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Brewer

Mountaineering maps: USGS Quadrangles?

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Are USGS Quads appropriate/useful for mountaineering? Are there many people who use them, or are there more useful map systems out there...?

 

 

(I realize, of course, that guide maps, photos, etc are also important)

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Some may disagree, but many feel that USGS maps are the bench mark which all cartographers in the world strive. Some smaller countries have very excellent maps, and some private endevors make good maps of special areas, but no one else has done as great a job of high quality mapping of a large country as the USGS.

 

Most privately produced topographic maps in the US (Green Trails as an example) use the topographic mapping of the USGS.

 

 

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I'd agree the USGS maps are the best thing for this country, I much prefer them to Green Trails and the like.

 

The official Canadian topo maps I've used in the Rockies were pretty damn fine too.

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Yes, they are most useful.

 

No trails on most of the quads tho, best used in combination with Green Trails or Topo!.

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Yes, the USGS maps are the benchmark, but these days I use Natnl Geographic TOPO! to produce "customized" 24K topo maps for each climb.

1. You can print the UTM grid on the map to enable use of GPS in whiteout, etc. No need to hand draw the grid.

2. Map can be printed on one sheet of waterproof paper.

3. You can print waypoints or routes on the map.

4. Map can be custom sized, so that you can enlarge the area you want to fill a page, and not print areas which are not near your route.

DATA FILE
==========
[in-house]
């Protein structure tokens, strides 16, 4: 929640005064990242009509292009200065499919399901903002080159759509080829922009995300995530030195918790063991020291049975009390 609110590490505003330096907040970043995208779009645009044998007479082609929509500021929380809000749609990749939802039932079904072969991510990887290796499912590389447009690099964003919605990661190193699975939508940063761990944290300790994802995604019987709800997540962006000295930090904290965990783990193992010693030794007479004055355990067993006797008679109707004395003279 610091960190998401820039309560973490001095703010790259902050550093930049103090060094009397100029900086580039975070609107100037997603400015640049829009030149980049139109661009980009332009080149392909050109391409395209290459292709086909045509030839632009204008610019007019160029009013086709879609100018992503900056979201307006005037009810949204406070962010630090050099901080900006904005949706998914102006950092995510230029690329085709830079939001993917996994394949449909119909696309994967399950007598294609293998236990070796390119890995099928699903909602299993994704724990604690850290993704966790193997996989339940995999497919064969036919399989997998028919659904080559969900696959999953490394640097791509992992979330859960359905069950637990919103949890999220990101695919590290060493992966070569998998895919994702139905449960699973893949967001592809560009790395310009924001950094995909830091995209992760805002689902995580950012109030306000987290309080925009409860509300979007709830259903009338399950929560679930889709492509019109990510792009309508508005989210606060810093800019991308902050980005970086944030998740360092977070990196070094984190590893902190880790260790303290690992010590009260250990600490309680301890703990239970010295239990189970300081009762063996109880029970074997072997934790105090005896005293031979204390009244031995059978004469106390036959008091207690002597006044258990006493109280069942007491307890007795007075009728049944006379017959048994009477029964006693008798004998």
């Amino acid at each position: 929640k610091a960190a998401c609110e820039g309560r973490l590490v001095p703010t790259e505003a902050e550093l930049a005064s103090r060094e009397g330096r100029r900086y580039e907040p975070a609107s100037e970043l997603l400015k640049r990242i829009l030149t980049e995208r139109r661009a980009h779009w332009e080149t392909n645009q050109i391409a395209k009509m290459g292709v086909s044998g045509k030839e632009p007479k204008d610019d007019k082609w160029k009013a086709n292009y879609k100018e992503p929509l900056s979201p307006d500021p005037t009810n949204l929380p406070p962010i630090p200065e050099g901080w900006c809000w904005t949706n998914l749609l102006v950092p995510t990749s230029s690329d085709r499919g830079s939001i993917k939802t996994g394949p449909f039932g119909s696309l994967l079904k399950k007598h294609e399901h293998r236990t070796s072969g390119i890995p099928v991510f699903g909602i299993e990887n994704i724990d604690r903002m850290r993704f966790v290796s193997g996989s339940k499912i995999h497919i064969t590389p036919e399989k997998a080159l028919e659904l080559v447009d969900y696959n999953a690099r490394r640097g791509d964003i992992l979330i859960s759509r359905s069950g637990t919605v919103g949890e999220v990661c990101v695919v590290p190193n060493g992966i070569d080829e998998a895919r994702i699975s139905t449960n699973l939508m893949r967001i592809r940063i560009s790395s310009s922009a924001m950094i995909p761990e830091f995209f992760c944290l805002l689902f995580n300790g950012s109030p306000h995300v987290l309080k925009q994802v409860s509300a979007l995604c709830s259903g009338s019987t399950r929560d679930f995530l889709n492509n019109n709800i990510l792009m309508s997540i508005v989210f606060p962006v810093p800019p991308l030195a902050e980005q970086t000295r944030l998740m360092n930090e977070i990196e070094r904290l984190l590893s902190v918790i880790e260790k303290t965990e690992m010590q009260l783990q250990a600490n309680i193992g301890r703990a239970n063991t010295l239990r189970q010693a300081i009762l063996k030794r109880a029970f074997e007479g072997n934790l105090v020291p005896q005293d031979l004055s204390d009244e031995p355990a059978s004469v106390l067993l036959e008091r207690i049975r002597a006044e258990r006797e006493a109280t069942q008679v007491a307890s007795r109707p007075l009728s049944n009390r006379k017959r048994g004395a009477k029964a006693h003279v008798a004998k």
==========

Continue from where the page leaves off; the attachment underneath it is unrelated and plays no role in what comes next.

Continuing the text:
USGS maps are very "basic".

 

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That sounds like a good tool, too. I currently have an older version of DeLorme's Topo USA (3.0) which does pretty well for backcountry topo stuff. Fairly customizable, and gives good elevation profiles for routes and such. Also interfaces with GPS units, but I've just started exploring that feature. At some point I may upgrade to a newer version.

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I guess the basic thing works for us old salts who've never used a GPS and don't mind taping things together if need be.

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Yes, the USGS maps are the benchmark, but these days I use Natnl Geographic TOPO! to produce "customized" 24K topo maps for each climb.

1. You can print the UTM grid on the map to enable use of GPS in whiteout, etc. No need to hand draw the grid.

2. Map can be printed on one sheet of waterproof paper.

3. You can print waypoints or routes on the map.

4. Map can be custom sized, so that you can enlarge the area you want to fill a page, and not print areas which are not near your route.

USGS maps are very "basic".

 

National Geographis TOPO! maps are re-packaged and re-manipulated USGS maps.

 

My point is, except in very few cases, when you buy a topographic map in the USA, you are in the final analysis, buying a USGS map.

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Is the Delorme software as detailed as a 7.5' map? I know most Greentrails maps are based on 15' maps and just aren't detailed enough for accurate off-trail navigation. I usually print out a 7.5' map of my destination with waypoints and routes from Topo and carry a 7.5' quad to be able to see the bigger picture. Have to admit though that those quads usually stay folded in the pack, while the printouts get looked at over and over.

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I tried out the Delorme software a couple of years ago, and at that time, found that they had deleted far too much of the original data for the maps to be all that useful. For computer maps, Topo! is the best out there unless you want to step waaay up and get MapTech.